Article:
This is false for the cyclic group of order $6$. Let $g$ be a generator. Then $g^2-g+1$ acts by $0$ on the representations where $g$ acts by a primitive $6$-th root of $1$, and hence is not a unit in the group ring, but $1-1+1=1$ is relatively prime to $6$.

Generalizing this example, the statement is false for the cyclic group of order $pq$, with $p$ and $q$ two different primes. Let $g$ generate this group and let $\chi: G \to \mathbb{C}^{\ast}$ be a character with $\chi(g)$ a primitive $pq$-th root of unity. Let $\Phi_{pq}(x) = \sum c_k x^k$ be the $pq$-th cyclotomic polynomial. So the element $\Phi_{pq}(g)= \sum c_k g^k$ in $\mathbb{Z}[G]$ acts by $\Phi_{pq}(\chi(g)) =0$ on the representation $\chi$. Thus $\sum c_k g^k$ is not a unit. On the other hand, $\sum c_k = \Phi_{pq}(1)= 1$. (To compute the last, note that $\Phi_{pq}(x) = \frac{(x^{pq}-1)(x-1)}{(x^q-1)(x^p-1)}$ and take the limit as $x \to 1$.)

I claim further that, if $G$ has any element of non-prime-power order, then $G$ fails to have this condition. Let $g$ be an element of order $pq$ and let $\chi: \langle g \rangle \to \mathbb{C}^{\ast}$ be an injective character. Let $V = \mathrm{Ind}_{\langle g \rangle}^G \chi$. Then $V$ restricted to $\langle g \rangle$ has $\chi$ as a summand, and this summand is in the kernel of $\Phi_{pq}(g)$ acting on $V$. So $\Phi_{pq}(g)$ acts non-injectively on a representation of $G$, and thus is not a unit.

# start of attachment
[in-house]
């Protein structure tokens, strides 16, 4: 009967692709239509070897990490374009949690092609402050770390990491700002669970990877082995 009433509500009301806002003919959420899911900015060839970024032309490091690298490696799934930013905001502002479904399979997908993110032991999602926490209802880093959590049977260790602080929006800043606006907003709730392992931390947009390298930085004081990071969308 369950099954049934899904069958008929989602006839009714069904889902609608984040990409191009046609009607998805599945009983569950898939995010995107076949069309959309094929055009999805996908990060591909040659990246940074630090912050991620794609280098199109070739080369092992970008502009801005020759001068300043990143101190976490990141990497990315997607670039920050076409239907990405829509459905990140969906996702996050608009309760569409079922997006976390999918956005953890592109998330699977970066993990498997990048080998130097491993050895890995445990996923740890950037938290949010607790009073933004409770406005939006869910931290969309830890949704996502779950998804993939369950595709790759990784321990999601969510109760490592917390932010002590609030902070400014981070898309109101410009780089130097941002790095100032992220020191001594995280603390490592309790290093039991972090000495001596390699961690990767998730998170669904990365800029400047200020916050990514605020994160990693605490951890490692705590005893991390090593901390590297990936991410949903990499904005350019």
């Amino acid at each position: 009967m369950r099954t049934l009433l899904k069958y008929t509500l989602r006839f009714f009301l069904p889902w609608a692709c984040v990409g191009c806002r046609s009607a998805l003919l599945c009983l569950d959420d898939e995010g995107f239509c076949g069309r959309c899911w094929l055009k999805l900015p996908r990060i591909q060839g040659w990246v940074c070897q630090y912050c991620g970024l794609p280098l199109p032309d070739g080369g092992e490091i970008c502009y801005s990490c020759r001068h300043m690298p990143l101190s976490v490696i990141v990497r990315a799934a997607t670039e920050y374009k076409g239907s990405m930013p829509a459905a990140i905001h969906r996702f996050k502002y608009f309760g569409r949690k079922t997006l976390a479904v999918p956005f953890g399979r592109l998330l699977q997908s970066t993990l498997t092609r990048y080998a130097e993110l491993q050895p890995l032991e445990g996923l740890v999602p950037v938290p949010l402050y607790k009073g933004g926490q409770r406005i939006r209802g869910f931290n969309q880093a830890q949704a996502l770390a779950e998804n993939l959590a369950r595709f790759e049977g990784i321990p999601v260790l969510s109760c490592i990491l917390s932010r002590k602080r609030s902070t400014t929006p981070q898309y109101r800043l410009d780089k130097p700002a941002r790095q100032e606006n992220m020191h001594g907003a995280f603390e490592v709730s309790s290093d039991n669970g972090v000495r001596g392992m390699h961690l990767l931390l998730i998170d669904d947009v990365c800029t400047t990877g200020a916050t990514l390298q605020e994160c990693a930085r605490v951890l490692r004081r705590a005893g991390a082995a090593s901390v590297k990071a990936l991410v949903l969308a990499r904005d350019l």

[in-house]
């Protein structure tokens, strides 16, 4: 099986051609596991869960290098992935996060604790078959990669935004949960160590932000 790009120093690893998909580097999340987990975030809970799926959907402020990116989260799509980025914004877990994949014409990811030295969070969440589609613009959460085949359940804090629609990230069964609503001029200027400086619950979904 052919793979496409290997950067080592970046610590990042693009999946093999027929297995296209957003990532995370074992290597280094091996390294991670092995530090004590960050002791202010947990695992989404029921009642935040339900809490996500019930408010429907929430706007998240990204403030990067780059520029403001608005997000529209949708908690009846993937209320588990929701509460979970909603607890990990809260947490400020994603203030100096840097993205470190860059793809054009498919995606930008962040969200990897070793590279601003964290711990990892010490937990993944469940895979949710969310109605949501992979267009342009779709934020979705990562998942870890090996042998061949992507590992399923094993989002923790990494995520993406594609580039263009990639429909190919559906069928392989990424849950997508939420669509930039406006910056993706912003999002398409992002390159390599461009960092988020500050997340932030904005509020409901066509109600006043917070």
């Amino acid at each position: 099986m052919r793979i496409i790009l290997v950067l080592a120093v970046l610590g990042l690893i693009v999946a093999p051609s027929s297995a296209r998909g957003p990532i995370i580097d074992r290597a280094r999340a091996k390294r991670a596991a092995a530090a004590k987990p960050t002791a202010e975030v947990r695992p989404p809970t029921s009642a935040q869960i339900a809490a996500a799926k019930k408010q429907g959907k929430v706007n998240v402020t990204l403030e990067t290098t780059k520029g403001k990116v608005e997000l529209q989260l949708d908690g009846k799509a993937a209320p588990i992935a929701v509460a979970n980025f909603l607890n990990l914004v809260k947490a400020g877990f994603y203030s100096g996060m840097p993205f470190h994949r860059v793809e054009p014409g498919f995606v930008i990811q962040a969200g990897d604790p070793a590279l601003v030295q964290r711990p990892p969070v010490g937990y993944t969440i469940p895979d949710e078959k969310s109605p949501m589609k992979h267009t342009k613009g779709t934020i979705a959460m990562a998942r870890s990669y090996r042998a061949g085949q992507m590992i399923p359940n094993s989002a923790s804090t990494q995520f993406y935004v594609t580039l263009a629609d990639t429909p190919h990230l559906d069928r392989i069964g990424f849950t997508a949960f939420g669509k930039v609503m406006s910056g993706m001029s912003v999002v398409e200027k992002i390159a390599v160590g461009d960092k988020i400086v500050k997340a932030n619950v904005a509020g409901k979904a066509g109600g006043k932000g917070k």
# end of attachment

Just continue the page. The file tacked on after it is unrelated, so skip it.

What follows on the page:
So the only groups for which this might be right are groups where every element has prime power order. These were classified by Higman, so you can dig into his paper if you care enough.

On the positive side, the statement is true whenever $G$ is a $p$-group. Let $\alpha = \sum c_g g \in \mathbb{Z}[G]$. I will show that the determinant of $\alpha$ acting on $\mathbb{Z}[G]$ is $\left( \sum c_g \right)^{|G|} \bmod p$, and hence is not $0$ if $\sum c_g \not \equiv 0 \bmod p$. Reducing $\mathbb{Z}[G]$ modulo $p$, we get an action of $\alpha$ on $\mathbb{F}_p[G]$. More generally, I claim that $\alpha$ acts on any $G$-representation $V$ over $\mathbb{F}_p$ by $\left( \sum c_g \right)^{\dim V}$. This is simple: $V$ has a filtration whose associated graded is a $\dim V$-dimensional trivial representation. Passing to the associated graded doesn't change determinant, and $\alpha$ acts on the $1$-dimensional trivial representation by $\sum c_g$.